Deeper I fell and the density of life faded away. Out of the darkness came a surreal sight. A row of  truck tyres, each tethered by a rope from a sunken wreck below, floated like the dead fingers of the drowned. Their enticing invitation was impossible to resist.
 But a quick check showed I was going to the limits of acceptable depth. I turned and looked up towards an alien sky. Through forty five metres of water the sunlight was reduced to a small coronal haze, to the weakness of moonlight. The ship, lying on its side, was bathed in gothic monochrome. The tyres, once protecting the ships side at dock, now floated mournfully above my head. I finned further along and down the vertical deck, peering through broken windows into dark cabins where shadows morphed into furniture, crockery, the debris of extinct life.
 Deeper into the hulk and beyond the time permitted at this depth, I became bolder. I wanted to go further. A small voice inside in my head shouted vainly at me. Dimly I understood my elation to be the beginning of narcosis.
 It was past time to leave, but no, I wanted to stay in the cool darkness. The voice in my head became irrelevant. Then, with supreme effort, I turned and began to fin towards the surface.  Training had kicked in. I forced myself to go slow, fighting the rising panic, realising at last that I’d gone way beyond normal dive safety limits. My air faded. Don't hold your breath, the voice in my head shouted. Obediently I  exhaled the last of my air from decompressed lungs and ascended at the rate of the bubbles around me.
 Breaching the surface, the previously calm sea was replaced by rough swell. The current drove me towards land and waves tossed me like flotsam against the coral. Sharp edges ripped into skin, scolding me for the bravado of not wearing a wetsuit, then dragged me away before throwing me back again. Each time I was thrown against the rock, I struggled to hold on. Pain stabbed through me with each wave as coral ripped my gloves apart, lacerating my hands and tearing at my bare legs. My strength was fast ebbing away with each failed attempt to escape the surf.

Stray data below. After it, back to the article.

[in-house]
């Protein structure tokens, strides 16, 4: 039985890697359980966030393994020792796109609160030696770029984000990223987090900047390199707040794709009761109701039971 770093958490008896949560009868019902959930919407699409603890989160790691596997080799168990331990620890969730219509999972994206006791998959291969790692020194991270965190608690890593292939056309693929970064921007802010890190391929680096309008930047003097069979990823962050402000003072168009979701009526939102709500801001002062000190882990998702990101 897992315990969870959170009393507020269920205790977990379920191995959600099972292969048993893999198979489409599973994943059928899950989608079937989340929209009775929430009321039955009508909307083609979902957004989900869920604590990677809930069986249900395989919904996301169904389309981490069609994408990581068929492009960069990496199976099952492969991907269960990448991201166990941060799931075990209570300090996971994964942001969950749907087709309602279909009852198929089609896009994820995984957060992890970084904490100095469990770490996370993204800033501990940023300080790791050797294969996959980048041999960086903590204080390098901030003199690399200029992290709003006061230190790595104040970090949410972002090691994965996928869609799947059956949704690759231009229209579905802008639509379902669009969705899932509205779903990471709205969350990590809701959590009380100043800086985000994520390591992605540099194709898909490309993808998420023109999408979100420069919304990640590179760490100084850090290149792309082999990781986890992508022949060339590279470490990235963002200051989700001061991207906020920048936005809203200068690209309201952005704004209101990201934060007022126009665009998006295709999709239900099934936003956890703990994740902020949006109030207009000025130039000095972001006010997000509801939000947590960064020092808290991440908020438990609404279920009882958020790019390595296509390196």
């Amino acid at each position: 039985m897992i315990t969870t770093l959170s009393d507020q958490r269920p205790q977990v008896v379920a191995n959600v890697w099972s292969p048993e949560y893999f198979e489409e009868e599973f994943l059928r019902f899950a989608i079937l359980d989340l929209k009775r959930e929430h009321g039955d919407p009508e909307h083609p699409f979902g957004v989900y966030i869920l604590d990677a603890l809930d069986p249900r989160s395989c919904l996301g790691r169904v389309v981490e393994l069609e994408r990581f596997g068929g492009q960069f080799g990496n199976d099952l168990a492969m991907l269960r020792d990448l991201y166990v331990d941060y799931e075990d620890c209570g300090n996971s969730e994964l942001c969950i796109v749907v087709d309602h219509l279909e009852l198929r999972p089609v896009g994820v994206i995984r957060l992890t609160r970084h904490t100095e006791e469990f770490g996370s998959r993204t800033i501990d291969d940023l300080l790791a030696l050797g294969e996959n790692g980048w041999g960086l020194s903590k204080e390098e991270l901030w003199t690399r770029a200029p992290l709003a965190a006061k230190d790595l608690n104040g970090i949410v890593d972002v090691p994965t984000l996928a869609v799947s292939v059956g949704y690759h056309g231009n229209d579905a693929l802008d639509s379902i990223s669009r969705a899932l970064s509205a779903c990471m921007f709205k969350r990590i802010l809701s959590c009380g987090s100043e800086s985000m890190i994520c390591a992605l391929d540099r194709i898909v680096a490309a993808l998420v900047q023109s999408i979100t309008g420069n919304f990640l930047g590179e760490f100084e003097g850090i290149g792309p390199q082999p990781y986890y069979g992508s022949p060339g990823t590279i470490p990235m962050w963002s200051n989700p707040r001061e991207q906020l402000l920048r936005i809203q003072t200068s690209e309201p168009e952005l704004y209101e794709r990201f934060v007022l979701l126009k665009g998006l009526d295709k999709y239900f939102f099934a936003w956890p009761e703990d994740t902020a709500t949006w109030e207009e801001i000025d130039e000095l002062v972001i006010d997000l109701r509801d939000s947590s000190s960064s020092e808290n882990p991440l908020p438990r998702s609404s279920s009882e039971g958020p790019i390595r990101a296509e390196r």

A break appeared in the reef cliff and I recognised the narrow gully. It was an entrance to the lagoon, a route to safety. The current picked me up in it's hand and swept me inside, past sharp rocks and spikes of coral outcrop towards the safety of the lagoon. I swam with the last of my energy, desperate to avoid rock and coral, knowing if I failed I'd be swept mercilessly back out to sea.
Yet I failed. Strength ebbed from my body as quickly as the surf drawback dragged me away from safety. Helpless and exhausted, the sea took me. There was nothing to do but contemplate my foolish arrogance.
A wiry arm appeared, gripped my buoyancy vest, and I was hauled onto the reef. In an instant I was free of danger. On my back like some half-dead fish, I stared up into the blue of a cloudless sky and the wrinkled face of a lone Saudi fisherman. He stood looking down at me and shaking his head. I coughed water, grinned in relief and  thanked him. I wasn't sure he understood, but he shrugged his shoulders and smiled, perhaps thinking about the idiocy of foreigners and their strange games. He then turned and returned to his nets.
 Back at the beach the crabs had gone, perhaps disappointed I hadn't donated my body to their feast. I'd failed to help a stranger, yet a stranger had helped me. He at least, had thought it a risk worth taking.